Categories

Experimentation analysis
Lockdown influence
Antennas cartography
Network trafic dispersion cartography
Back to the Website

Charts

Questionnaires rating repartion
Questionnaires number CDF plot
QoE rating repartition among reported problems
QoE repartition among reported environments
QoE rating repartition in "Not well covered" environment
Questionnaires repartition among reported applications

Experimentation analysis




As stated earlier, the implication varied a lot between our users. Here, we plotted the number of questionnaires answered by our users and we added the average phone QoE relative to each user. We also used the users' histograms to display the composition of their ratings. By ordering the average QoE series, we can highlight the interesting percentiles of the data:

We also notice that only a quarter of the users' average rating is below, telling us that they did not encountered much problems during the experimentation. Regarding the user with the average of 5, he indicated us in the first questionnaire that he usually has a good user experience with his phone and he was a bit more critic regarding the application ratings -4,7 average-. Finally, more than half the users are rating in majority 5 to their phone global QoE, whereas for the other users the most present rating is 4, or 3 for an outlier.




Regarding the distribution of questionnaires among our users, the least amount filled is 33 and the most 255. In the end, this collecting campaign was successful: 40 users filled more than 100 questionnaires and half our users fill more than 120 questionnaires.




Here we looked at the most reported problems and we plotted the repartition of ratings for these problems. Surprisingly, for each problem, users gave the rating 5 at least once. Furthermore, the most used ratings being 4 and 3, we can hypothesize that these problems did not impacted the QoE that much. This kind of plot also allow us to identify which problems have the most impact. For example, "No connection" seems to be the worst problem, having a median of 2 and the most 1 rating.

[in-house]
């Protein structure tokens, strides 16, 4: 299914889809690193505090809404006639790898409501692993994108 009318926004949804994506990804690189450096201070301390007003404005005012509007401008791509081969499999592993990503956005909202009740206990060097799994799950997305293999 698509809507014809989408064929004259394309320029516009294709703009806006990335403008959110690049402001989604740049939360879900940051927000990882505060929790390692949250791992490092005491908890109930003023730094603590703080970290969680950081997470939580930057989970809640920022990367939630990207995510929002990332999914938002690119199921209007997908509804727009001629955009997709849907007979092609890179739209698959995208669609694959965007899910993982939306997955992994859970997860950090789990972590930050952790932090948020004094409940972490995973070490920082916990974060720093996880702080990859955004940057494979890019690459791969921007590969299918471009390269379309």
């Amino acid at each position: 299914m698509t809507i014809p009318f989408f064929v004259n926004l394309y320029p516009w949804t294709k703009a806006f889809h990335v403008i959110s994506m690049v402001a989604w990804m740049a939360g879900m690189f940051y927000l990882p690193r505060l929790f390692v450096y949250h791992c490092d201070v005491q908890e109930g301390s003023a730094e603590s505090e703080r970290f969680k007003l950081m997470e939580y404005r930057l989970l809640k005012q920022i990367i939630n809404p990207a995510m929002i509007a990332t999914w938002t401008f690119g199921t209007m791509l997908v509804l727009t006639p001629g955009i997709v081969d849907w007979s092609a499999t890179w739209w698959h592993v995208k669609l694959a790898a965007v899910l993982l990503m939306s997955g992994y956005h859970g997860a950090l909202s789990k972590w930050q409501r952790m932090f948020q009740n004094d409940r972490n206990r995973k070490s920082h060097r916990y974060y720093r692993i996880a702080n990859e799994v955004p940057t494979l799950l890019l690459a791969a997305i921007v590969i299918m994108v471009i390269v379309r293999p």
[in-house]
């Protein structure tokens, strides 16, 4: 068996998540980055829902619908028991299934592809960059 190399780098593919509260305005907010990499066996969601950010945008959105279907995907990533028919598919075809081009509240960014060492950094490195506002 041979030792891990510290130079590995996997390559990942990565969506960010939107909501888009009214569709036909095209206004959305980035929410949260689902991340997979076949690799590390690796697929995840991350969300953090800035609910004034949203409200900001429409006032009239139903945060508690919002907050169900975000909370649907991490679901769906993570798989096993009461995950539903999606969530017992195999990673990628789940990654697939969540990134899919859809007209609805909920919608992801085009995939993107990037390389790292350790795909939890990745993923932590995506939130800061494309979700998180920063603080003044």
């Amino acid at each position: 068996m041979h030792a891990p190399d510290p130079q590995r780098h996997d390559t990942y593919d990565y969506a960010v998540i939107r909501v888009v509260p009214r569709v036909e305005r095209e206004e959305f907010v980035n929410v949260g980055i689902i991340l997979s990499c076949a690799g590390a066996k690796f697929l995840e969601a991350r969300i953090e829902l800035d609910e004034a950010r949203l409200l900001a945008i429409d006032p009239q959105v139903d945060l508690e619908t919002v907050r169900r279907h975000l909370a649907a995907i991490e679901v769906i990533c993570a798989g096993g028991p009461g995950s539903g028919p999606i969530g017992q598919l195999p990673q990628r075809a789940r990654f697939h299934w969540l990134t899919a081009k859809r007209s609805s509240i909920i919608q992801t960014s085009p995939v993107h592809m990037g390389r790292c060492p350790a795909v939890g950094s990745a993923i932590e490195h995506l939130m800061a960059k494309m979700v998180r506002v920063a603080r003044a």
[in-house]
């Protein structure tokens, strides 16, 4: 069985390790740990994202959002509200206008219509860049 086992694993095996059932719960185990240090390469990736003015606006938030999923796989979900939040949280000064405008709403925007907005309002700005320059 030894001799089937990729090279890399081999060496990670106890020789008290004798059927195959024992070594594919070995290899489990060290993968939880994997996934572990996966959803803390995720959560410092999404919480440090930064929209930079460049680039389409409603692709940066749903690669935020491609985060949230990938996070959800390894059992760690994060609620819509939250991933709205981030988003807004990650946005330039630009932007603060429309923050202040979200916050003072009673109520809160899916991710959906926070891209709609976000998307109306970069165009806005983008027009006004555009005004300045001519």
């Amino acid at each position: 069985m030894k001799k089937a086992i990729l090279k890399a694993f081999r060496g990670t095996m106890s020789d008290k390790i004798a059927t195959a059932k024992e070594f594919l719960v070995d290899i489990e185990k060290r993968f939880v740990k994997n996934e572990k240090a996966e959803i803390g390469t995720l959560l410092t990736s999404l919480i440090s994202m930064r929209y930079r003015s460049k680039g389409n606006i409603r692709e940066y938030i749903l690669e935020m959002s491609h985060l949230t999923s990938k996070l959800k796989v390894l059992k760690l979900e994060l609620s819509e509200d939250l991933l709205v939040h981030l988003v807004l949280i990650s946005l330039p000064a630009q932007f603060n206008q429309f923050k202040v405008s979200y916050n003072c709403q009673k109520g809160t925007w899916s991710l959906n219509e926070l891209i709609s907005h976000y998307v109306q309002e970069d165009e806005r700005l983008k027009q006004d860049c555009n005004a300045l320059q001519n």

Here, we tried to see if the environment was having an influence on the MOS rating. The majority of the questionnaires were filled at home, and, probably because of the confinement, few questionnaires were filled in the metro or in the train.




The first thing that stands out is the maximum average rating: it belongs to the "Not well covered area" category and it is not what we expected. Therefore, we looked into the application that were rated in this type of environment to deduce which was the actual usage of the phone. YouTube and Chrome are often very consuming data-wise. They are the most reported apps, and the majority of their ratings being 5, it seems that this category was misused. Probably because the name of the category is a bit vague, therefore leading to a subjective rating, unlike the other environments.

This measure apart, home is, as expected, the environment with the best average QOE for our users. And, as we could have guessed, the metro and the rural areas have the worst average QOE, even if Metro does not have too much ratings.





In a similar fashion than the environments, we drew the number of ratings for the nine more rated applications with the addition of the average QOE rating for each application. Being asked to do so, the users rated YouTube the most and granting it the best QOE rating among the most rated app. We also notice that the users followed the instructions relatively well, rating mostly browsers, video or audio applications.